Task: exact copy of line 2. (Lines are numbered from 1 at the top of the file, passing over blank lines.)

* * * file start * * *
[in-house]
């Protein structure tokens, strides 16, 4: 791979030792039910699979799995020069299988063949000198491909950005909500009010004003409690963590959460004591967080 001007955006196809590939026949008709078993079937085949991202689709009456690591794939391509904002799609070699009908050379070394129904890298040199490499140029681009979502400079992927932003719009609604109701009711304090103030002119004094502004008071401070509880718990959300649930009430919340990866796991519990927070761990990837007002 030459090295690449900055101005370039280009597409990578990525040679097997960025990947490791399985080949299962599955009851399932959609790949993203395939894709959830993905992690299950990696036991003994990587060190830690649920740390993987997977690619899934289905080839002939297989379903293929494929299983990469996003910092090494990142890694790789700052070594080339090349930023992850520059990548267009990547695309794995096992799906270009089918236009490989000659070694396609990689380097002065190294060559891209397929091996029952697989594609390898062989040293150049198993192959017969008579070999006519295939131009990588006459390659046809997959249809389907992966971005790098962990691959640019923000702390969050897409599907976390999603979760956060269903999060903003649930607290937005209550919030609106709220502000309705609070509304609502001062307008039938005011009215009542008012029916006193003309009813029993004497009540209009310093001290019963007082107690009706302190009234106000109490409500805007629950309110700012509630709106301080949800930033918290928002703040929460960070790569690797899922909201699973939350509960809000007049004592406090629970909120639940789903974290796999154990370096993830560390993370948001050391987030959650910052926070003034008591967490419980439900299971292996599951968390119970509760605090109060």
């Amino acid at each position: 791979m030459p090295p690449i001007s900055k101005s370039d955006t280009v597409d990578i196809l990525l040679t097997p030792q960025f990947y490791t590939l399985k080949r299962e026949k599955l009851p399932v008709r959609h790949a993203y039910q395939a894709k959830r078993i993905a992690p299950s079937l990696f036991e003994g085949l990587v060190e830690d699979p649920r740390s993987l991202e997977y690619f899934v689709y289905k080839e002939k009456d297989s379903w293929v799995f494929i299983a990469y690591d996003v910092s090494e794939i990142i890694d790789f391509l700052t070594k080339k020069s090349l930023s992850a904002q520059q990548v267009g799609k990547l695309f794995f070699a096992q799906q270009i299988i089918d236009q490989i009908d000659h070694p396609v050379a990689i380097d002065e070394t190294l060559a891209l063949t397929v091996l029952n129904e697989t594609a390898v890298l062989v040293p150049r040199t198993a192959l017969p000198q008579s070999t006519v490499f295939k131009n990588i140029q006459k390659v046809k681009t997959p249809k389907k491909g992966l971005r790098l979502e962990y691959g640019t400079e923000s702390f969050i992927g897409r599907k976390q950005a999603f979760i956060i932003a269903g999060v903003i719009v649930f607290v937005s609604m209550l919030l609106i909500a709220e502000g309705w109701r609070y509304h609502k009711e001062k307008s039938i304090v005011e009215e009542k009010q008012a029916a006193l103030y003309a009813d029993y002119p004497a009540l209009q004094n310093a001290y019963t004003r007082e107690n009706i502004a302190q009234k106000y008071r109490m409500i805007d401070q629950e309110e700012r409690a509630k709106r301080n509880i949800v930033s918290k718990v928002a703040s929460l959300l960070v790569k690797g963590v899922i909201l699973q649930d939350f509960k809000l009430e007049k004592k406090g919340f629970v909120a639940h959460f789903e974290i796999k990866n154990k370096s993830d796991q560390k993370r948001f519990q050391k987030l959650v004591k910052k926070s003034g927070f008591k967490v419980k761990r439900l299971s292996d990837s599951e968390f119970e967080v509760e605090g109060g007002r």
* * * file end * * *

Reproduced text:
């Protein structure tokens, strides 16, 4: 791979030792039910699979799995020069299988063949000198491909950005909500009010004003409690963590959460004591967080 001007955006196809590939026949008709078993079937085949991202689709009456690591794939391509904002799609070699009908050379070394129904890298040199490499140029681009979502400079992927932003719009609604109701009711304090103030002119004094502004008071401070509880718990959300649930009430919340990866796991519990927070761990990837007002 030459090295690449900055101005370039280009597409990578990525040679097997960025990947490791399985080949299962599955009851399932959609790949993203395939894709959830993905992690299950990696036991003994990587060190830690649920740390993987997977690619899934289905080839002939297989379903293929494929299983990469996003910092090494990142890694790789700052070594080339090349930023992850520059990548267009990547695309794995096992799906270009089918236009490989000659070694396609990689380097002065190294060559891209397929091996029952697989594609390898062989040293150049198993192959017969008579070999006519295939131009990588006459390659046809997959249809389907992966971005790098962990691959640019923000702390969050897409599907976390999603979760956060269903999060903003649930607290937005209550919030609106709220502000309705609070509304609502001062307008039938005011009215009542008012029916006193003309009813029993004497009540209009310093001290019963007082107690009706302190009234106000109490409500805007629950309110700012509630709106301080949800930033918290928002703040929460960070790569690797899922909201699973939350509960809000007049004592406090629970909120639940789903974290796999154990370096993830560390993370948001050391987030959650910052926070003034008591967490419980439900299971292996599951968390119970509760605090109060």